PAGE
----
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Foreign direct

investment
From Wikipedia, the free encyclopedia
A foreign direct investment (FDI) is
an investment in the form of a controlling
ownership in a business in one country by an entity
based in another country.[1] It is thus distinguished
from a foreign portfolio investment by a notion of
direct control.
The origin of the investment does not impact the
definition, as an FDI: the investment may be made
either "inorganically" by buying a company in the
target country or "organically" by expanding the
operations of an existing business in that country.
Contents
[hide]
 1Definition
 2Theoretical background
 3Methods
o 3.1Forms of FDI incentives

 4Importance and barriers to FDI


o 4.1Developing world

o 4.2China
o 4.3India
o 4.4United States

o 4.5Canada

o 4.6United Kingdom

o 4.7Russian Federation

 5See also
 6References
 7External links

Definition [edit]

Broadly, foreign direct investment includes


"mergers and acquisitions, building new facilities,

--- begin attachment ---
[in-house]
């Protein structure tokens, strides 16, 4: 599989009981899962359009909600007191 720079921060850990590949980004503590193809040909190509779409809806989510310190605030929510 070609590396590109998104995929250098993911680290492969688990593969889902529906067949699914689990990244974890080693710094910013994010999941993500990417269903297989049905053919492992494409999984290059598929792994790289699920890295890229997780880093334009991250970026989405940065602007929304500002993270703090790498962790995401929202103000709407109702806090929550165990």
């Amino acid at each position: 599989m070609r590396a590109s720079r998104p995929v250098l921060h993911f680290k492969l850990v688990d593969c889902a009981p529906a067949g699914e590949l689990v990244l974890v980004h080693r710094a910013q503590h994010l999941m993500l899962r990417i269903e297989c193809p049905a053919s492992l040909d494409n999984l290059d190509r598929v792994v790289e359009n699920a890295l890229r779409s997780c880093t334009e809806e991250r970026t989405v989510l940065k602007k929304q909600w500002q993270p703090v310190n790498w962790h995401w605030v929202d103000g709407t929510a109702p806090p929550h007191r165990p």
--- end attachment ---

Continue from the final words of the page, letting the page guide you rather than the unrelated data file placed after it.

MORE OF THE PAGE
reinvesting profits earned from overseas
operations, and intra company loans". In a narrow
sense, foreign direct investment refers just to
building new facility, and a lasting management
interest (10 percent or more of voting stock) in an
enterprise operating in an economy other than that
of the investor.[2] FDI is the sum of equity capital,
long-term capital, and short-term capital as shown
in the balance of payments. FDI usually involves
participation in management, joint-venture, transfer
of technology and expertise. Stock of FDI is
the net (i.e., outward FDI minus inward FDI)
cumulative FDI for any given period. Direct
investment excludes investment through purchase
of shares.[3]
FDI, a subset of international factor movements, is
characterized by controlling ownership of a
business enterprise in one country by an entity
based in another country. Foreign direct investment
is distinguished from foreign portfolio investment, a
passive investment in the securities of another
country such as public stocks and bonds, by the
element of "control".[1]According to the Financial
Times, "Standard definitions of control use the
internationally agreed 10 percent threshold of
voting shares, but this is a grey area as often a
smaller block of shares will give control in widely
held companies. Moreover, control of technology,